By embracing these multiple truths, these manifold selves, we resist the rigid monoculture paradigm of a system that demands one way of doing things, one truth, one allegiance, one mind.
If you're like me - a white person with a background that criss-crosses borders from Europe to the Middle East, you may struggle with the word "home." It might feel hopeless digging into a deep past, before colonialism, to find when our people lived with the land, not just off it.
Pulling from Braiding Sweetgrass, I dig in - literally and figuratively - to the earth beneath us, far from "home," and how we can be good neighbors and family members regardless of where on earth we land.
Shit happens - especially when you're trying to topple the largest empire the world has ever seen.
Preparation is therefore key. Preparation that reminds us of our goals and centers those most targeted by the state is vital, so that we avoid white saviourism, replicating harm and derailing our work.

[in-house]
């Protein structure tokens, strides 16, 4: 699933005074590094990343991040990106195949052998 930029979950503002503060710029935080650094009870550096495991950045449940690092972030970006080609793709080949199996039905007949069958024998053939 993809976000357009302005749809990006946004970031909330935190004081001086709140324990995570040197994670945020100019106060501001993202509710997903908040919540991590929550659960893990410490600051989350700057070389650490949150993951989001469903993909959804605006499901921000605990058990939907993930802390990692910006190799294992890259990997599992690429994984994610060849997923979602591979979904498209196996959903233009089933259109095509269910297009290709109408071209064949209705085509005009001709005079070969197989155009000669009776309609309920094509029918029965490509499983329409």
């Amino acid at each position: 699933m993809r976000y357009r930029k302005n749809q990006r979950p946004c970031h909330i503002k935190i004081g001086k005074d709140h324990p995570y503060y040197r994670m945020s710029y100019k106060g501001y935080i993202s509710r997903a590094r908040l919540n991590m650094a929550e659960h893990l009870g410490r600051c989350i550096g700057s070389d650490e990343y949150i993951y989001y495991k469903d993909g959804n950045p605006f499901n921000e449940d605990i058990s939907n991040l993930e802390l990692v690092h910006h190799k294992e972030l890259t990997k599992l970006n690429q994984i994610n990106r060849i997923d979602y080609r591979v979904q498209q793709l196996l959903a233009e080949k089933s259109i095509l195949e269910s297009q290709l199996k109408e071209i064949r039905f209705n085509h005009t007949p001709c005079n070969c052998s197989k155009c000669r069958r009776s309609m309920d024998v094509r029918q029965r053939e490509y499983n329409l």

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Are you square pegging it just like me - rounding your edges to appease?
A musing on not fitting in, on latching on to boulders sinking with the weight of a cowardly resolve - and on courage, the radical world-building kind.
Coming off a particularly vicious bout of food poisoning, I thank you all for the inspiration that brewed up a new spoken word piece for this episode!
Meanwhile, let's talk about who profits from our programmed feelings of self-worthlessness, and the insidious nature of this programming.